Acceptance also gave me awareness of my most valuable treasure, time.  I have become so cautious now of whom I spend time with and how I spend my time.  I have no desire to waste a second.  

Contentment and awareness makes for a good place to live these days.  There are moments of joy and laughter but I also know the value of my tears and sadness.  I know that for me, memories won't heal my shattered heart,  I have learned to live with the hole that is always there.  For now, my gratitude list is long and that is enough.  An everyday life is a good one.


Thursday, July 14, 2022

What Is Left


 July 14, it's been awhile since I have written.   What can I tell you, June was overwhelming  as well as these first couple of weeks of July.  Work on the farm hit with a vengeance along with upper 90's to 100 degree days.  Heat and no rain, but high humidity...fruit dropped to the ground, a critter got in my chicken house and killed my oldest girl, Speckles.  I have had two burglaries ( loss of third generation garden tools and then the theft  of Rick's tools and my dad's.)  Now I have padlocks and high tech cameras everywhere.

July 16 will be the two year anniversary.  It's been two seconds, two minutes, two days, two million years...every moment is different. That first year life was a dark grey fog, this year the cold deep well of reality opened its mouth and swallowed me.  I have drowned in that well many times, but something always brings me back, throws me a life preserver and I hang on.  The insistence of friends and family, their belief in me is the thread that has wrapped around me and kept me going.  Thank you all for never giving up on me.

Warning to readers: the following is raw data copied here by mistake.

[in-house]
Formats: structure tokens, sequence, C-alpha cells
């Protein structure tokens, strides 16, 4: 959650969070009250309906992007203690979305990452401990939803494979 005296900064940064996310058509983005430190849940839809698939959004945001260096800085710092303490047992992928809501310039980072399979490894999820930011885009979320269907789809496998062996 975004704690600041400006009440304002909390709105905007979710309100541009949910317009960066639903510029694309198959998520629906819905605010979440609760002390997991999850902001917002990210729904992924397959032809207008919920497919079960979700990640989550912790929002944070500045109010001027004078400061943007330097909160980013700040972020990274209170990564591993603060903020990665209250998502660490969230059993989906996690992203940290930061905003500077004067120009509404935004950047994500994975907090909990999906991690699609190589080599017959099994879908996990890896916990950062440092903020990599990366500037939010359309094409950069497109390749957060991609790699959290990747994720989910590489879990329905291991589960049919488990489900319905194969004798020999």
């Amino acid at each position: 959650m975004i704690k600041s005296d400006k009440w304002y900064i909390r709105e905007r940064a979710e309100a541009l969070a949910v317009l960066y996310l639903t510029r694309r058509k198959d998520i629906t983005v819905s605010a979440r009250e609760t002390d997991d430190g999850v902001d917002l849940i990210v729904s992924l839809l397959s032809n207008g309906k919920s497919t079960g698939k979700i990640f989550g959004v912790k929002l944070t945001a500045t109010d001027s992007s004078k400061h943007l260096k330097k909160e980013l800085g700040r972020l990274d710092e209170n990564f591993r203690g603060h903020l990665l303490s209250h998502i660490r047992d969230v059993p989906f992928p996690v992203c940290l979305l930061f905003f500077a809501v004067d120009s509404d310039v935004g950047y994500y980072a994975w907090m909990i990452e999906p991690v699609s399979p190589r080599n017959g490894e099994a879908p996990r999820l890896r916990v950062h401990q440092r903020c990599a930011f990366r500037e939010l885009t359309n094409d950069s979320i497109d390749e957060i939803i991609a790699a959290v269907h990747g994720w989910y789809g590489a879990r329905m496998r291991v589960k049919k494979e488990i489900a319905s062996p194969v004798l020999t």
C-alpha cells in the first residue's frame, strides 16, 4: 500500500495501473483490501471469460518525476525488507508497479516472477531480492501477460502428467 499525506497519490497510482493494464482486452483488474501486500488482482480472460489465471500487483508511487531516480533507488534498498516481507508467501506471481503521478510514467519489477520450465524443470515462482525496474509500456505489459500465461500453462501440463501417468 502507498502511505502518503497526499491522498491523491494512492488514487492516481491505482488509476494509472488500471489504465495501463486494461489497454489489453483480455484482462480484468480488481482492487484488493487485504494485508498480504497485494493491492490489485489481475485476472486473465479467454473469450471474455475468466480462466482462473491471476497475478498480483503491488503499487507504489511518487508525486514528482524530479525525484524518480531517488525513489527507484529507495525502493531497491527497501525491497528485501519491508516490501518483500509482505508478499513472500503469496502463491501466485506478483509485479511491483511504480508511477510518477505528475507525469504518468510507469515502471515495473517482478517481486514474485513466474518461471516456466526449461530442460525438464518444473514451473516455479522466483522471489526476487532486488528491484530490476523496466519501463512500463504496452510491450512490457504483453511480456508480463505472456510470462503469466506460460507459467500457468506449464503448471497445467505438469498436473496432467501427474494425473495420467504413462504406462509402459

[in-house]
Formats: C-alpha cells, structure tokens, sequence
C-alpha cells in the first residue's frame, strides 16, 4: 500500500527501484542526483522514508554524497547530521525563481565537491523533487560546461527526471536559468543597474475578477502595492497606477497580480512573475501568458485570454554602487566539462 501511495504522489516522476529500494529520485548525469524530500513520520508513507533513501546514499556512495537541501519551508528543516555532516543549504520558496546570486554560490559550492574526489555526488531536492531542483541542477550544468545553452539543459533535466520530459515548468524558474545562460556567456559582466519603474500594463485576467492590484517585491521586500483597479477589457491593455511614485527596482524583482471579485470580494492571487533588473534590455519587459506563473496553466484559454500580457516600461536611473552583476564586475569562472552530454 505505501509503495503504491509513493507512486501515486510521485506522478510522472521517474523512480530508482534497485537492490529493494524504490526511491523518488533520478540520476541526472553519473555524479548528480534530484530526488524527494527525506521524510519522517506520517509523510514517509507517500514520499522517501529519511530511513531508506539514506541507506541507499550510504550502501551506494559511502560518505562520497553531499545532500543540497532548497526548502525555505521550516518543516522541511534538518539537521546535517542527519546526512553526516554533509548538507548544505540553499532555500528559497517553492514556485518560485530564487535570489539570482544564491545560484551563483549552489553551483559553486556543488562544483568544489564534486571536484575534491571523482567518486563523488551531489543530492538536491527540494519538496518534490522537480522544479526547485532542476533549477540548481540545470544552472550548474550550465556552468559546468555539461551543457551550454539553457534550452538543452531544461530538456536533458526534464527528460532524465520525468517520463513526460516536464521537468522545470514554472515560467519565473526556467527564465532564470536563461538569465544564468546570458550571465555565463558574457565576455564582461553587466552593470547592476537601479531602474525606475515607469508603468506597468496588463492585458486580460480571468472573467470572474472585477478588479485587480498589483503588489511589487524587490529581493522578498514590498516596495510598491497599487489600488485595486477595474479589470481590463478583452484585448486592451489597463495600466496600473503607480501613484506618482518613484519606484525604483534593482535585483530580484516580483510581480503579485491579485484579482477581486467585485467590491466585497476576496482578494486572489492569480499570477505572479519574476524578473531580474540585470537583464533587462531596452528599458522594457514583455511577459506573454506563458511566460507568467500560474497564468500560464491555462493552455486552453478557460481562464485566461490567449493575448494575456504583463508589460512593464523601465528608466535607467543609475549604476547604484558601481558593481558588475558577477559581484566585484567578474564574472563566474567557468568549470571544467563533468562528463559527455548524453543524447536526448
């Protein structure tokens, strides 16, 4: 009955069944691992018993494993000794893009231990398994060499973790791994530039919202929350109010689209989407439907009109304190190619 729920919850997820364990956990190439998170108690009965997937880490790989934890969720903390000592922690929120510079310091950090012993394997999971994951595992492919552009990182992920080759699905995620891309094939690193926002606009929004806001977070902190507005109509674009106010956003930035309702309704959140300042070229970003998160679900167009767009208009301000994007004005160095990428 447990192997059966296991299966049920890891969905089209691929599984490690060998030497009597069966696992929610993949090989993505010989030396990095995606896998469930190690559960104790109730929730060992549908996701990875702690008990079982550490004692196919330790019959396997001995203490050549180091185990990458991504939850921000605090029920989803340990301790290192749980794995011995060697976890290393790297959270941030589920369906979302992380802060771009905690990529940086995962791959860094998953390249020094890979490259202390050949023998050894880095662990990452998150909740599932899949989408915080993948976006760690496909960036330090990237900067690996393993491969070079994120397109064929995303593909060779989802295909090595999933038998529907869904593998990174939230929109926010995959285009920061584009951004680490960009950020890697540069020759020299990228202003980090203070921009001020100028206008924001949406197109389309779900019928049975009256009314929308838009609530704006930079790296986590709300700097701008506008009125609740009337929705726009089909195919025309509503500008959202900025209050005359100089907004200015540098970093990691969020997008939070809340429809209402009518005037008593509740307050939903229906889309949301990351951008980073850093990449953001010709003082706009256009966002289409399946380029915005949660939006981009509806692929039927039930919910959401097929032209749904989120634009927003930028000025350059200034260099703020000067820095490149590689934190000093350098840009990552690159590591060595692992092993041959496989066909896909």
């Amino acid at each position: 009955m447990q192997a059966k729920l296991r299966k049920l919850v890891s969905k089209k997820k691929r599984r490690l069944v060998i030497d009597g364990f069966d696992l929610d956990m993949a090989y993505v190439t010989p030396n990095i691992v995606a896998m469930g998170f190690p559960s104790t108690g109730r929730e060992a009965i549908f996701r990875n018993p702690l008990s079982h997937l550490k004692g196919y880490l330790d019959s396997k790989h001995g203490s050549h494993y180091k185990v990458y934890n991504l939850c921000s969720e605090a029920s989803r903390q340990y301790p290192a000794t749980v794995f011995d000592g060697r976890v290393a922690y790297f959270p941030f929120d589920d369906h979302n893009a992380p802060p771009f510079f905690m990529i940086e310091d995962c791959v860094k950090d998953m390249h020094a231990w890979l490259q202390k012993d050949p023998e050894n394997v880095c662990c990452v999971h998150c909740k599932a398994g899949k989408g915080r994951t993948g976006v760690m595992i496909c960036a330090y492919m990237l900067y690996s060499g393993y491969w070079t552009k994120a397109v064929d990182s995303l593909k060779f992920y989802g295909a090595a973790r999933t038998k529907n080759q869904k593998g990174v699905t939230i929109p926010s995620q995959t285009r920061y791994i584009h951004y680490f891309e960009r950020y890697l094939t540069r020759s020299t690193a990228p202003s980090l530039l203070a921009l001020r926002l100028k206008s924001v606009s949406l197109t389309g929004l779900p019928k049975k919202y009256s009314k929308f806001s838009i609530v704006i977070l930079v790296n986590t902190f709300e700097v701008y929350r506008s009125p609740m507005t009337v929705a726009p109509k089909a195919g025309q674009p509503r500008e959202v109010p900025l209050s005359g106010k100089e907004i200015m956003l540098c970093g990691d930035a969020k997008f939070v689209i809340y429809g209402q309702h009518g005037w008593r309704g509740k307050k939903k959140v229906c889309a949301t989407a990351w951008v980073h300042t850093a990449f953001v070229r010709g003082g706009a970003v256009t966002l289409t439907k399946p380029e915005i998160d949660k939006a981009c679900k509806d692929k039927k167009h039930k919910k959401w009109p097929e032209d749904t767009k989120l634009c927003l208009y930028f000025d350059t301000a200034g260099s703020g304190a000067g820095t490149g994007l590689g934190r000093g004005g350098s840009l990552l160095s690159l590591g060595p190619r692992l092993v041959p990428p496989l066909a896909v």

Here's what I personally have learned from loss.  The only good thing about loss, you learn the value of what is left.  My candle has flickered daily, but someone else's light has shone brightly and kept the darkness at bay.  I know family and friends are sick of me telling them how much I love and appreciate them but I have to do that,  they are what is left and I can't let them ever think I don't know their value.

To those of you who read my words, I will write when I can but for now, please be kind, and know in your hearts, love is all there is.

Tuesday, May 31, 2022

May 31


 May 31

Once the warmer weather came, my life became  hectic.  Chores continued to build daily, now there were fields to mow, lawns to mow, weed eating to do, maintenance on the house, blueberries and the orchard to care for, plants and flowers to care for, vegetables to plant, plus of course caring for the chickens and dogs.  This weekend I took a couple of days and did nothing, 

May has been such a bittersweet month.  May 5th would have been our 48th anniversary, we had our very first date for his high school graduation of May 26, 1968, to say I have been sad, well I admit I have been very sad.